For months, Mandi Gray could not surrender to sleep. Instead, the York University PhD student spent hours reliving the sexual assault that she says happened a year ago — and dreading the idea of retelling that experience in court.
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She hired a lawyer to help her prepare for cross-examination, the rigour of which is cited in research on sexual assault as one of the major factors deterring women from reporting the crime to police.
"It's absolutely exhausting," Gray said of the three days she spent in the witness box. "Every word is calculated and counted by the defence and the Crown. The adrenaline is so high, and then it just crashes."
The trial involving Gray, who has waived her right to a publication ban on her name, began on the same day — Feb. 1 — and in the same Toronto courthouse as the sexual assault trial of Jian Ghomeshi, 48.
The former CBC radio host pleaded not guilty in court to four counts of sexual assault and one count of overcoming resistance by choking, all related to assaults alleged to have taken place from 2002 to 2003. Closing arguments in the trial ended Thursday, and the judge has reserved his decision and said court would reconvene on March 24.
Although Gray, 27, is not involved in the Ghomeshi case, she said she feels a kinship with the three complainants, who had very intimate details of their lives broadcast in such a public way over the course of the past two weeks.
'Whacking' the witness
None of the complainants in the Ghomeshi trial spoke to reporters at the end of closing arguments on Thursday.
The lawyer for one of the women, Lucy DeCoutere, did, however, address the media earlier in the trial after the defence presented about two dozen emails DeCoutere sent to Ghomeshi after the alleged assault.
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"This is and remains a trial about Mr. Ghomeshi's conduct," Gillian Hnatiw said on Feb. 5, reading from a statement outside the Old City Hall courthouse in Toronto. "What Lucy did and how she felt in the aftermath of the assault does not change that essential fact."
Ghomeshi's defence team said in closing arguments that they did not take issue with the fact that DeCoutere reached out to Ghomeshi after the alleged assault but had a problem with the inconsistency in her testimony: that correspondence she sent suggested she continued to have feelings for Ghomeshi when she told the court she did not.
But Gray says she's convinced that defence lawyers in the Ghomeshi trial also relied on a tactic called whacking — attacking a witness's credibility based on stereotypes around sexual assault.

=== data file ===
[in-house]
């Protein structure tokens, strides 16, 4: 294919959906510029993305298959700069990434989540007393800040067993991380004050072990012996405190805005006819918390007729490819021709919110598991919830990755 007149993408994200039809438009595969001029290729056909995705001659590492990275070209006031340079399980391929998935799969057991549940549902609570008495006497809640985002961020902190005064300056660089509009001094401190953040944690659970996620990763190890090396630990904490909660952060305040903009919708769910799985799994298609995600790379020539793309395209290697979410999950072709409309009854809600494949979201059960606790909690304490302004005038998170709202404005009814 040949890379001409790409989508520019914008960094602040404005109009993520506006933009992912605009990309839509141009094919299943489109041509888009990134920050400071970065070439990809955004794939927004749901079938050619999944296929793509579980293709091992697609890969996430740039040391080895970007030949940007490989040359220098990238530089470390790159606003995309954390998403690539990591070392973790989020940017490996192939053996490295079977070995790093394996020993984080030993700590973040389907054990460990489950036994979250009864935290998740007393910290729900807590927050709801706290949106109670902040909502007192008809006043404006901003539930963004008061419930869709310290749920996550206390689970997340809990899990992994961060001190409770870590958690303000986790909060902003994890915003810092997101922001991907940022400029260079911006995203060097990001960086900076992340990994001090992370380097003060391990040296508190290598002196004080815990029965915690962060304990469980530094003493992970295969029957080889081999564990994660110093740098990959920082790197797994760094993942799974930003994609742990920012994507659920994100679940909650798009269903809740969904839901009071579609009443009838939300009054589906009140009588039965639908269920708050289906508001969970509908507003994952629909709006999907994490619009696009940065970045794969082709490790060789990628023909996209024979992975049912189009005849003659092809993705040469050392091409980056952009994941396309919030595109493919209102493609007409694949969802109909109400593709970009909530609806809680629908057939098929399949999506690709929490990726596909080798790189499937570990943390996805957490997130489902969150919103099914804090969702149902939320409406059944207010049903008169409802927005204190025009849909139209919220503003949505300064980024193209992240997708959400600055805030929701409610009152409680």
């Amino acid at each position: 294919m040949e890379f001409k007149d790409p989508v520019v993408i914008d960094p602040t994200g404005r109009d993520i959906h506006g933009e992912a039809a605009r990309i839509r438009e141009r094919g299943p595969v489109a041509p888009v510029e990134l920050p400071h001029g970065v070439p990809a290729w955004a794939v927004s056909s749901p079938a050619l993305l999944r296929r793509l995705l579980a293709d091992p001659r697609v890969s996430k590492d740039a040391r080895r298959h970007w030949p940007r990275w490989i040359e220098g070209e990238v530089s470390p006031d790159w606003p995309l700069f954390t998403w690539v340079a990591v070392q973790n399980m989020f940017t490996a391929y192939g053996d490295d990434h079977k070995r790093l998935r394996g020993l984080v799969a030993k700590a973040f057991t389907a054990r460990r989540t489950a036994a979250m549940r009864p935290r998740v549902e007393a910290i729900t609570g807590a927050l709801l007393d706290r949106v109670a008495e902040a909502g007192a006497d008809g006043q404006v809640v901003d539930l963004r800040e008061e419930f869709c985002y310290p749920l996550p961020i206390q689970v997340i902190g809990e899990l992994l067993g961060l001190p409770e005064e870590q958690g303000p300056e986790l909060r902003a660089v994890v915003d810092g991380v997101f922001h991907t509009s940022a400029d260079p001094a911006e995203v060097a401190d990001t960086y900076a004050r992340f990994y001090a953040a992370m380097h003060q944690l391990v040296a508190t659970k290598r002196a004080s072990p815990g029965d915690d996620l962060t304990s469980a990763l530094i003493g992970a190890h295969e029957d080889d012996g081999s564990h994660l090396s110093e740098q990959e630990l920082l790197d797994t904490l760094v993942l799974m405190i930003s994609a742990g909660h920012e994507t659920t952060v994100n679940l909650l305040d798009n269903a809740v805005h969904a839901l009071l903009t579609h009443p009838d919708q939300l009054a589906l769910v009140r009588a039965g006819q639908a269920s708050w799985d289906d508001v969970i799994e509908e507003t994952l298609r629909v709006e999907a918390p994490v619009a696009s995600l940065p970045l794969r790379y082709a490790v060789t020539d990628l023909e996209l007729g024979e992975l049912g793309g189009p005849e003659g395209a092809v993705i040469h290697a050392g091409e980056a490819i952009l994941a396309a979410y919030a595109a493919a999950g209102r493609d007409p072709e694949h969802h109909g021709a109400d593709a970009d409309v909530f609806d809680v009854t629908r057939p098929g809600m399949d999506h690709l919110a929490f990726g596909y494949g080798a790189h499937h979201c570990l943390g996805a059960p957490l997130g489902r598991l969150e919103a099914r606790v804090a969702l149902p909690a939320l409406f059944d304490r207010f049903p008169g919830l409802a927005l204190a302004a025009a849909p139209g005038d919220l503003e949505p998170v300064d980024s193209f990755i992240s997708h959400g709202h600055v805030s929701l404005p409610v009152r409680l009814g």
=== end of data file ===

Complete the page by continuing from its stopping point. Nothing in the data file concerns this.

Those stereotypes, sometimes referred to as rape mythology, can include anything from the idea that a complainant should not continue a relationship with an abuser to using a complainant's past sexual history as an indication of consent, Gray said.
Complainants often presented as liars
Gray said she spent two days undergoing cross-examination — although she cannot go into the details because she remains under oath while her trial is adjourned until April.
The Toronto Star reported that the defence lawyer in Gray's case, Lisa Bristow, questioned every decision Gray made on the night she says she was assaulted, including why she didn't call 911 or immediately leave the apartment where the assault allegedly took place.
'We go through the trauma of testifying only to be told that we're liars.' - Mandi Gray, sexual assault complainant
The lawyer also suggested Gray made the allegations up after the accused told her he wanted to stop seeing her, the paper reported.
"The line of questioning was just so out of date in terms of where I thought we were at in the Canadian legal system," Gray said. "We report, we agree to be witnesses, we take off time from work — and then we go through the trauma of testifying only to be told that we're liars."
In the Ghomeshi case, defence lawyer Marie Henein did refer to certain inconsistencies as "lies" in the court but never called the complainants "liars."
She did, however, tell DeCoutere the sexual assault she described in court "never happened."
"It takes a serious toll on your mental health to be told that your experience of violence is one that's been constructed," Gray said. "So, I completely empathize with the women in the Ghomeshi trial."
Own legal representation a must
Gray said she took time off work to mentally prepare for court — and hired a lawyer for advice.
All the complainants in the Ghomeshi case also had legal representation, but that's not always the case. The Crown does not represent witnesses during criminal proceedings, and that's why Gray said her own lawyer will ask to have standing in the court when the trial resumes.
Gray would like to see courts ensure all sexual assault complainants have access to a lawyer and that the lawyer is given standing at the trial so that he or she can interject or object to certain lines of questioning.
"Women need to have lawyers," she says. "Why are these men getting prepped on how to be good witnesses, but we're told that we're less credible if we get legal coaching?"